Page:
The weather was very important in Māori life. The seasons, the wind and the rain affected daily activities, especially growing crops and fishing. There were dozens of words to describe the weather. There were also stories to explain wind, thunder, rainbows and other natural events.
In Māori tradition, Tāwhirimātea was the god of the weather. His parents were Ranginui (the sky father) and Papatūānuku (the earth mother), who lay close together. To let light into the world, Tāwhirimātea’s brothers separated their parents. But Tāwhirimātea did not agree to this. To show his anger he sent out his children, the four winds, and clouds that brought rain and thunderstorms.
This destroyed trees in the forests ruled by his brother Tāne. But Tāwhirimātea could not defeat his brother Tūmatauenga, god of the people. So the battle between people and the weather continues today.
- Spring was the time for digging the soil, ready for planting. The word for spring, kōanga, includes the word kō – a digging stick. Spring begins in September in the southern hemisphere.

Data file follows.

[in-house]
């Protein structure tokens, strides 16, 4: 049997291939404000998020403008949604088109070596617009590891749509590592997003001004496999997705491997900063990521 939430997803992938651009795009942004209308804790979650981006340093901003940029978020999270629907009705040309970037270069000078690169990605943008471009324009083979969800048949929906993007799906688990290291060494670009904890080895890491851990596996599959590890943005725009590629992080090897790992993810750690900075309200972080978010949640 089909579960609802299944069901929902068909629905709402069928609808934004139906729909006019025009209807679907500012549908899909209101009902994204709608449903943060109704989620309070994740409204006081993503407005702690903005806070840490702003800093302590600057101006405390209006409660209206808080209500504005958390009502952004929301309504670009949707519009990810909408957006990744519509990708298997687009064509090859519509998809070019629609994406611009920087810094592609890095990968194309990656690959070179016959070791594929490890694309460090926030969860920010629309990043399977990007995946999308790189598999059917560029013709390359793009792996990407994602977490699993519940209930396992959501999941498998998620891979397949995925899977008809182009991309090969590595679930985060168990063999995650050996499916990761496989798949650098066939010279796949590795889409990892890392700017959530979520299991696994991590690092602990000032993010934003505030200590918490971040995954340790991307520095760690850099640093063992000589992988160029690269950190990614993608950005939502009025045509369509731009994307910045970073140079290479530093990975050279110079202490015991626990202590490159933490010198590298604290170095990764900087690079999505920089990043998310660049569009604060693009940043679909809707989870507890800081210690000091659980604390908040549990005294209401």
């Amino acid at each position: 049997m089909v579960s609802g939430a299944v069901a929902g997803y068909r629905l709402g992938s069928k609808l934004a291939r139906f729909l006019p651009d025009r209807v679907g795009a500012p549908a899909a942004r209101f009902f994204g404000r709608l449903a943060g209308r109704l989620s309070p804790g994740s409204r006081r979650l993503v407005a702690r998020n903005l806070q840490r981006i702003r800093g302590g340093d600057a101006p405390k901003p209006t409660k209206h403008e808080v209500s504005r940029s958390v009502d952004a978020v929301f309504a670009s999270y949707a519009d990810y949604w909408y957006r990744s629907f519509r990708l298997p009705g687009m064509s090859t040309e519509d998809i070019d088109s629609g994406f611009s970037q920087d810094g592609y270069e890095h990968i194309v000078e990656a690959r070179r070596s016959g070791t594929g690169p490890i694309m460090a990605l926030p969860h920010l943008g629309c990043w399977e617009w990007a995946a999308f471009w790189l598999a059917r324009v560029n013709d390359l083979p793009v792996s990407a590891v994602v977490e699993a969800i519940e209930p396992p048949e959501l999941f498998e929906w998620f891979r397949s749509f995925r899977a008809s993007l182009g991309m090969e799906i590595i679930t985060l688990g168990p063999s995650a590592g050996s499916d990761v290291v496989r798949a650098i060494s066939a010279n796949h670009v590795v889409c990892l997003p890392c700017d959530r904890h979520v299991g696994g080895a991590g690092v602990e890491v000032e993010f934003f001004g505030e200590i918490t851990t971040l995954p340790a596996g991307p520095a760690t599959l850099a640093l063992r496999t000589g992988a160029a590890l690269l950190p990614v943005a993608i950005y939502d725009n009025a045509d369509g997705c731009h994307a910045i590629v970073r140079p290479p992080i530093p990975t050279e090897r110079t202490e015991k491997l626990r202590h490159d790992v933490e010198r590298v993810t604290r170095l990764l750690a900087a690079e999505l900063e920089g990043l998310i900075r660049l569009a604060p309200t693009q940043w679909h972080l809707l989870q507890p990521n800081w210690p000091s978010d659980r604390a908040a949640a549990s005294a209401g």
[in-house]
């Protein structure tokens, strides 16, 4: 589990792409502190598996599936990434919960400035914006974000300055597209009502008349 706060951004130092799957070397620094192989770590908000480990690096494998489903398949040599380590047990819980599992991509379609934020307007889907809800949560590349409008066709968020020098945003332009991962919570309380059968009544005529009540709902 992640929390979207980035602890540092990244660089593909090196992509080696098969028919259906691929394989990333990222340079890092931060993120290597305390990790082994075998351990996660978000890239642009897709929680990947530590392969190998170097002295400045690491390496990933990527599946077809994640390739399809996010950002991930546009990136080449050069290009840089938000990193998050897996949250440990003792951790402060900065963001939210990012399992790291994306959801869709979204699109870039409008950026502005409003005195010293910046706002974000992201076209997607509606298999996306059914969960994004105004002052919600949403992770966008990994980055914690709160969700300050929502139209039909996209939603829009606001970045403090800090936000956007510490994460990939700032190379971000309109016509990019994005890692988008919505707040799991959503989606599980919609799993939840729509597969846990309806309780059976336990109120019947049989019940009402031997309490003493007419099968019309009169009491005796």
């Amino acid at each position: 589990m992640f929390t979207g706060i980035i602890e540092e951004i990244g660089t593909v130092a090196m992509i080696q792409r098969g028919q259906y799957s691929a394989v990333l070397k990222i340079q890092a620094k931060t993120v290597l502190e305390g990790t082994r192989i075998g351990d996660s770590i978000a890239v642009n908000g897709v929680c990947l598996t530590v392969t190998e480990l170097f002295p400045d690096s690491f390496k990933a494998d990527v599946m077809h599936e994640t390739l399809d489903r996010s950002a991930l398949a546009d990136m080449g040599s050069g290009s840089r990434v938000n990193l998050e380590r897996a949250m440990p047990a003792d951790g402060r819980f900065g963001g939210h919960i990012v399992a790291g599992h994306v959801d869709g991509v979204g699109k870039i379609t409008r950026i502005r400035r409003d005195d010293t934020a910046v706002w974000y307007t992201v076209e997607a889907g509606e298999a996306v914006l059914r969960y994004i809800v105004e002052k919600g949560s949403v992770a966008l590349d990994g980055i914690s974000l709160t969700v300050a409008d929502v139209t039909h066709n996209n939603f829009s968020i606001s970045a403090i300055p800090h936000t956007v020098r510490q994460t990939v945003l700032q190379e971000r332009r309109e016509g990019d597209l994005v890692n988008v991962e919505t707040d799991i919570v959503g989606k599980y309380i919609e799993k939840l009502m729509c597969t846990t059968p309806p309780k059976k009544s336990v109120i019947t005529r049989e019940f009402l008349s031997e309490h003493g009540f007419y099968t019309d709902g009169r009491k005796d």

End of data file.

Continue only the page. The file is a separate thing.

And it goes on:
- In summer (raumati) a bright star, called Antares or Rehua, appears. The cicadas that sing in warm weather were called Rehua’s birds.
- Autumn (ngahuru) was often a good time, because food was harvested. The name ngahuru means ten: February–March was the tenth month in the Māori calendar.
- In winter a star called Sirius rises. Māori called it Takurua, which also means winter.
Different cloud patterns were named after familiar things, such as a belt, or rows of soil. People predicted the weather from certain clouds. Clouds that brought rain and wind were called ‘atiru’.
It often rains in New Zealand, so there were dozens of words to describe rain. Raindrops were linked with the sadness of death, because they fall like tears.
Tribes had their own names for local winds. In Taranaki, ‘pieke’ was the east wind with rain. Tohunga (priests) used prayers to change the winds, for instance so that people could go fishing.
Thunder and lightning
Whaitiri was the goddess of thunder, but there were also other names. Tama-te-uira was the god of lightning. A lightning strike on a tribal mountain was a sign of death, perhaps of an important chief.